Wednesday, October 6, 2010

A Repost From GMA News.TV

Ex-Pres. Arroyo faces DOJ in prelim probe of plunder case

Former president and now Pampanga Rep. Gloria Macapagal-Arroyo on Wednesday went to the Department of Justice to attend the preliminary investigation on a plunder complaint filed against her by a private citizen.

Arroyo, who was Philippine president from January 2001 to June 2010, was accompanied by veteran lawyer Estelito Mendoza.

Arroyo did not speak with the media.

Ironically, Mendoza also served as the counsel for deposed President Joseph Estrada, who was forced to step down in January 2001 at the height of a massive street uprising that installed Arroyo to power.

Mendoza led the defense panel during Estrada's plunder trial at the Sandiganbayan. The anti-graft court convicted Estrada in September 2007, but Arroyo pardoned the deposed leader a month later.

Double ironically, Mendoza was also the late Ferdinand Marcos' solicitor general and later Minister of Justice, who served as his pointman in major legal cases, until the strongman was deposed in 1986.

Last August, private citizen Danilo Lihaylihay filed a plunder complaint against Arroyo and four others for the alleged anomalous sale of the old Iloilo airport property in 2007.

The other respondents in the complaint are Foreign Affairs Secretary Alberto Romulo, former Finance Secretary Margarito Teves, former Finance Privatization Council head John Sevilla, and Megaworld Corporation chair Andrew Tan.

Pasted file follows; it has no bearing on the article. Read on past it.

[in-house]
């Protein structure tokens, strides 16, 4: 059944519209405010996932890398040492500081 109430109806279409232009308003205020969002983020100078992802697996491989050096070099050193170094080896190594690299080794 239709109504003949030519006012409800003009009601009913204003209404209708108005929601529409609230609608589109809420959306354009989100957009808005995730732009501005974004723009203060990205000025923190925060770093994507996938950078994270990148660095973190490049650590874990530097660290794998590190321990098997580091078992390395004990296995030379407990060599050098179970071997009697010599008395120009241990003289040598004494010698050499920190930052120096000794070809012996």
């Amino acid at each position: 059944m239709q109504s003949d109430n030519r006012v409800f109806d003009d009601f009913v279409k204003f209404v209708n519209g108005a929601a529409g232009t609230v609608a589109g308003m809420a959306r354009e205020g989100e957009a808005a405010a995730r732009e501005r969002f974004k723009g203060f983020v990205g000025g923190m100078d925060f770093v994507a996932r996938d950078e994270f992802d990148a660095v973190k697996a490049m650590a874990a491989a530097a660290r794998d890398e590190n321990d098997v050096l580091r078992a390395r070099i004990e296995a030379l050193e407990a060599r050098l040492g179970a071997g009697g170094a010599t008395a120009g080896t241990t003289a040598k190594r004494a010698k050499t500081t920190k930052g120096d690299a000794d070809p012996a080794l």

Lihaylihay alleged that when the government sold the property to Megaworld in October 2007 for P1.2 billion, the corresponding six-percent capital gains tax amounting to P72 million did not go to government coffers.

"All respondents are guilty of the crime charged, through conspiracy and connivance," said Lihaylihay, who said he is the president of the Philippine Association of Revenue Informers, Inc. and chief investigator of the Vanguard Anti-Graft Task Force, Inc.

Aside from the case filed by Lihaylihay, Arroyo is also facing a second plunder complaint filed by militant group Bayan Muna for her alleged participation in the $329-million national broadband network deal, which was scrapped in 2007 at the height of allegations of overpricing detrimental to government interest.

Despite various efforts to investigate criminal wrongdoing that involved Arroyo during her presidency, no criminal charges against her had prospered due to presidential immunity from suit.

The new administration, led by President Benigno Aquino III, has created a Truth Commission that will look into alleged corruption that plagued the Arroyo administration. However, Arroyo's allies are challenging before the Supreme Court the legality of Executive Order No. 1 that created the truth body. — LBG/JV, GMANews.TV

Reposted From GMA News.TV

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